• The execution trace from the target is available via shared memory (shm) to the fuzzer process.

QEMU specific tweaks

  • An additional fd is used to relay needs translation messages between child and forkserver. If you recall qemu translation of basic blocks are done on a need basis. When a new basic block is encoutered in child, the forksever is made aware of the arguments (like pc, code segment base, flags) required for translation of that block. This allows the forkserver to cache the translation block by performing the translation in it's process. All the subsequent children cloned from the forkserver, will have the new TB in the cache.

3. Implementation

3.1 QEMU Patches

  • cpu_tb_exec() is responsible for executing a TB and information such as pc address is available there. If you recall the compile time instrumentation where we used random constants for tracing, here we can use pc address of basic block as the constant.

    /* Execute a TB, and fix up the CPU state afterwards if necessary */
    static inline tcg_target_ulong cpu_tb_exec(CPUState *cpu, TranslationBlock *itb)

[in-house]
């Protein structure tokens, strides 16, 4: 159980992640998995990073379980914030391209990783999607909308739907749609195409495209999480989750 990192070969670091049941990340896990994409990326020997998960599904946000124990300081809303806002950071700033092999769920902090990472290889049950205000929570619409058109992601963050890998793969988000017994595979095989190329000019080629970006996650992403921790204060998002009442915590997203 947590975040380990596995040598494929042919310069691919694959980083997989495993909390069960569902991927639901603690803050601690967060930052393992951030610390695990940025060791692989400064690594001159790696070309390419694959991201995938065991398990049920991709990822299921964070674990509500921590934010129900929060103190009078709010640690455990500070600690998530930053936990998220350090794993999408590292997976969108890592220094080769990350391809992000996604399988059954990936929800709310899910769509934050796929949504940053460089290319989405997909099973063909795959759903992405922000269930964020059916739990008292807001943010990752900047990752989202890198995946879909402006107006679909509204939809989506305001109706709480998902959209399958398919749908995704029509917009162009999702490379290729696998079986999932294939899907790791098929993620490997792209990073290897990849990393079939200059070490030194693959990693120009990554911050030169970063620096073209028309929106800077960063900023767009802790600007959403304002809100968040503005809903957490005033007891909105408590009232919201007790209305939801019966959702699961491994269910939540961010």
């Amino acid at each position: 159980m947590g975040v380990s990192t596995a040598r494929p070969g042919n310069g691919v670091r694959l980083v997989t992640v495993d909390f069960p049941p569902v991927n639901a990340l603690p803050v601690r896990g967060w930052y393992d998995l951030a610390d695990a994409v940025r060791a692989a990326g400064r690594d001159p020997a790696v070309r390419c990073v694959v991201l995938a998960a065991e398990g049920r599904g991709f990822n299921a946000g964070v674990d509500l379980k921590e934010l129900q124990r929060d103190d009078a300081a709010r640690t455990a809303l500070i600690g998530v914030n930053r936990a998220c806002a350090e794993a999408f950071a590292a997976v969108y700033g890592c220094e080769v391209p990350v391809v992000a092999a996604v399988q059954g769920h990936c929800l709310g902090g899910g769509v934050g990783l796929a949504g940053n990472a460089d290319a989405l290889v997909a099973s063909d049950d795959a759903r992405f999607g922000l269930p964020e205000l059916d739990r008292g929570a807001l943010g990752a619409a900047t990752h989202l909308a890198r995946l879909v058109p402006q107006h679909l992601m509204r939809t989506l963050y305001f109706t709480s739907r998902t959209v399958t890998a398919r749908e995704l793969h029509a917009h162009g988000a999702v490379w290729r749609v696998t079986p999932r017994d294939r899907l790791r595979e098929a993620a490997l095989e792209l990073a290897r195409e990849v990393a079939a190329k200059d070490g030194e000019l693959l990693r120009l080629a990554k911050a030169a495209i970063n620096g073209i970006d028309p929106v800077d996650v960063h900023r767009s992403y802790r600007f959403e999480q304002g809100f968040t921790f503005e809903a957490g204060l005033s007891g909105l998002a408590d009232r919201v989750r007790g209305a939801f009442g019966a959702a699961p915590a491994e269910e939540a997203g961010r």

CPUArchState *env = cpu->env_ptr;
        uintptr_t ret;
        TranslationBlock *last_tb;
        int tb_exit;
        uint8_t *tb_ptr = itb->tc.ptr;
        /* AFL Instrumentation here */
        if(itb->pc == afl_entry_point) {
        /* End AFL Instrumentation here */
        qemu_log_mask_and_addr(CPU_LOG_EXEC, itb->pc,
                   "Trace %d: %p ["
                   TARGET_FMT_lx "/" TARGET_FMT_lx "/%#x] %s\n",
                   cpu->cpu_index, itb->tc.ptr,
                   itb->cs_base, itb->pc, itb->flags,
  • tb_find() is responsible for finding a TB based on current state. This function takes care of cache lookup and calls tb_gen_code() incase of translation required. We can add afl_request_tsl() here to signal forkserver to translate and keep this block in its memory for future clones. The parameters required for translation are constructed into a struct and passed.

    struct afl_tsl t;
    if (!afl_fork_child) return;
    t.pc      = pc;
    t.cs_base = cb;
    t.flags   = flags;
    if (write(TSL_FD, &t, sizeof(struct afl_tsl)) != sizeof(struct afl_tsl))
  • elfload.patch to record the afl_entry_poiunt, afl_start_code & afl_end_code. These attributes are used in afl_maybe_log() for some bounds check.

  • syscall.patch to pass the right pid and tgid incase of SIGABRT on forkserver.

3.2 AFL Patches

These are just plain C ports of the existing assembly.

  • afl_maybe_log() is the function that is calls setup for the first time and updates shared tracing memory for every execution of a TB.
  • afl_setup() setups the shared memory in the child process. This SHM is where the 64kB trace data array is stored.
  • afl_forkserver() is responsible for creation of forkserver and listen on fd for launching clones.

PS: Considering what QEMU is capable of, I was amazed by the simplicity of this patch which required no major modifications to afl-fuzz.

2018-02-06 :: {tools}